Fertility and savings: The effect of China’s two-child policy on household savings China’s high household savings rate, relative to both advanced economies and developing countries, has attracted great interest (Ahmed and Mees 2012). Notably, this high savings rate has emerged amid decades of substantial industrialisation, income growth, and economic and social policy change. Given the scale of the Chinese economy and its significant share of the global economy, Chinese households’ high savings rate has played a major role in the global savings glut, affecting global interest rates and asset prices (Bernanke et al. 2011, Caballero et al. 2008). Explanations for China’s high household savings rate span demographic, financial, and social causes. For example, Chamon
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Fertility and savings: The effect of China’s two-child policy on household savings
China’s high household savings rate, relative to both advanced economies and developing countries, has attracted great interest (Ahmed and Mees 2012). Notably, this high savings rate has emerged amid decades of substantial industrialisation, income growth, and economic and social policy change. Given the scale of the Chinese economy and its significant share of the global economy, Chinese households’ high savings rate has played a major role in the global savings glut, affecting global interest rates and asset prices (Bernanke et al. 2011, Caballero et al. 2008).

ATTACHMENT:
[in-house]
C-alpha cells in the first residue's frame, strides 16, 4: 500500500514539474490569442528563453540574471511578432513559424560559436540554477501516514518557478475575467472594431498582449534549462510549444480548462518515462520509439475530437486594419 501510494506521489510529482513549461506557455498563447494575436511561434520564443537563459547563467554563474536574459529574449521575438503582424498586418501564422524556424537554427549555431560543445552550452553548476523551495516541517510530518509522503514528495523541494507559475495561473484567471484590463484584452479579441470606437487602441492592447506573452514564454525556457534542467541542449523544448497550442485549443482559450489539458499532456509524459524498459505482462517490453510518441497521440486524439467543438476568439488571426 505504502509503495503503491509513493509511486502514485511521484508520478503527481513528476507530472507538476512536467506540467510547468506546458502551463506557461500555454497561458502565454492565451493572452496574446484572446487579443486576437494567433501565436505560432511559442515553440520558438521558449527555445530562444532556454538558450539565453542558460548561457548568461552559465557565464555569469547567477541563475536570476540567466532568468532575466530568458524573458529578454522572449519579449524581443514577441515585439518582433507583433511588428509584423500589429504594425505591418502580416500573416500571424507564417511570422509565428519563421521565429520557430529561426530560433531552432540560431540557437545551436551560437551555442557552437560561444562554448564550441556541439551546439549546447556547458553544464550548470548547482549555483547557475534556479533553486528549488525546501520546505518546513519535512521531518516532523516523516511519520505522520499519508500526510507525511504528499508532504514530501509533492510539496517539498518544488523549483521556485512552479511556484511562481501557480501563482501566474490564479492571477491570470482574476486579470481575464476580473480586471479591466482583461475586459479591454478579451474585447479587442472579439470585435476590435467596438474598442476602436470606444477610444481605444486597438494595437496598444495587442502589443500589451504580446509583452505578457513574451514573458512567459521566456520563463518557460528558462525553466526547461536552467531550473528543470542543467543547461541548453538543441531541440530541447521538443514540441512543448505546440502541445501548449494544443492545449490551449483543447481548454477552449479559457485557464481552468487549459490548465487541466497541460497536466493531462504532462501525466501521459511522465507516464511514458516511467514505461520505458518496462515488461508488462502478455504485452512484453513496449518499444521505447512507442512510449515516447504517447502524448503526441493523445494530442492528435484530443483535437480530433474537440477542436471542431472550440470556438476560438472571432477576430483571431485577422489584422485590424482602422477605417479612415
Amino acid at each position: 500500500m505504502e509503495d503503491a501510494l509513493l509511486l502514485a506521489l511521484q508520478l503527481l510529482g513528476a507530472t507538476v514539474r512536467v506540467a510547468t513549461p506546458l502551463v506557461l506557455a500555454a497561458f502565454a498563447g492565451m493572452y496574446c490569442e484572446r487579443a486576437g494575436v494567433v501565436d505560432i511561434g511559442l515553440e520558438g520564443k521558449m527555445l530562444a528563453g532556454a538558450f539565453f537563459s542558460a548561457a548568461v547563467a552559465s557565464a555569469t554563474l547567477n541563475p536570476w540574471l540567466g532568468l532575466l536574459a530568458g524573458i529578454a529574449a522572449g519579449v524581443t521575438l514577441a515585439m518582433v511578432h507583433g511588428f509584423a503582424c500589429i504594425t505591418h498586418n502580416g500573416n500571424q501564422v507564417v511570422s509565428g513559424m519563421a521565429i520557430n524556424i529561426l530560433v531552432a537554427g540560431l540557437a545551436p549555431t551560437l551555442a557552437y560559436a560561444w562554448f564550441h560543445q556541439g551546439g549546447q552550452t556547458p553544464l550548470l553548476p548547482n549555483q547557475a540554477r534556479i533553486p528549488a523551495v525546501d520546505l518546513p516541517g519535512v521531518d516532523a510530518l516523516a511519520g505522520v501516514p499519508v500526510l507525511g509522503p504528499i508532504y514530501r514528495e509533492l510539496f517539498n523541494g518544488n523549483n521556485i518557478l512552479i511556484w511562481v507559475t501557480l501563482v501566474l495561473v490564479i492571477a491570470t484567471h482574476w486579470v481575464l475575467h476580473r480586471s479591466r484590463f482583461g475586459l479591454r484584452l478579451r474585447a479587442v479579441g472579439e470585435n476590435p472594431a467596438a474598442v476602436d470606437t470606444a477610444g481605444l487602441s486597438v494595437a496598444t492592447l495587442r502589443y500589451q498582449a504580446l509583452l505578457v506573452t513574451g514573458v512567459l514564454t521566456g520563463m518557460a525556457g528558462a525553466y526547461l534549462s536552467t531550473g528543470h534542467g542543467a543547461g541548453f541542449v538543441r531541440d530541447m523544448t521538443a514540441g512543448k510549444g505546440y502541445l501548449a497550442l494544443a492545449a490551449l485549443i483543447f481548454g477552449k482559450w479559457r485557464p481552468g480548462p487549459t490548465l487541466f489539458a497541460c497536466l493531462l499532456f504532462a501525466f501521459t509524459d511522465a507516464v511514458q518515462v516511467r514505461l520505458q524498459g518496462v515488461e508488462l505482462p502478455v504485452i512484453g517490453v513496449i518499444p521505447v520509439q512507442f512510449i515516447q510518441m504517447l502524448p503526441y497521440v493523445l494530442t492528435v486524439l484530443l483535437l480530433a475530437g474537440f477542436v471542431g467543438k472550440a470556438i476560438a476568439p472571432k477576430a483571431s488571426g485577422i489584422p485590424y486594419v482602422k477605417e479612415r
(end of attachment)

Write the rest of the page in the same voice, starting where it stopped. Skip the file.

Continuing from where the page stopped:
Explanations for China’s high household savings rate span demographic, financial, and social causes. For example, Chamon et al. (2013) argue that rising income uncertainty and pension reforms account for two-thirds of the increase in China’s urban savings rate. In a similar vein, Choi et al. (2017) and He et al. (2018) find that precautionary savings account for households’ wealth accumulation. Bai and Wu (2014) and Feng et al. (2011) also document a negative relation between social security benefits and household savings rates. In conjunction with income growth and volatility driving the high Chinese saving rate, researchers have highlighted a lack of access to credit or other financial buffers as a precautionary motive for high savings rates. As one example, Coeurdacier et al. (2015) argue that growth differentials and household credit constraints can explain about a third of the divergence in aggregate savings rates across emerging and developed economies. Wen (2010) and Bussière et al. (2013) also find that borrowing constraints contribute to high household savings rates.
Other explanations for China’s high household savings rate focus more on demographic and social factors (Rosenzweig and Zhang 2014, Wei 2010, Wei and Zhang 2011). The sharp increase in the Chinese savings rate coincided with the implementation of the One-Child Policy in the 1980s. Curtis et al. (2015) and Choukhmane et al. (2019) both suggest that the OCP can account for a substantial fraction of the rise in savings. Further, İmrohoroğlu and Zhao (2018) suggest that the combination of the risks faced by the elderly and the deterioration of intergenerational support may account for half of the increase in the savings rate between 1980 and 2010.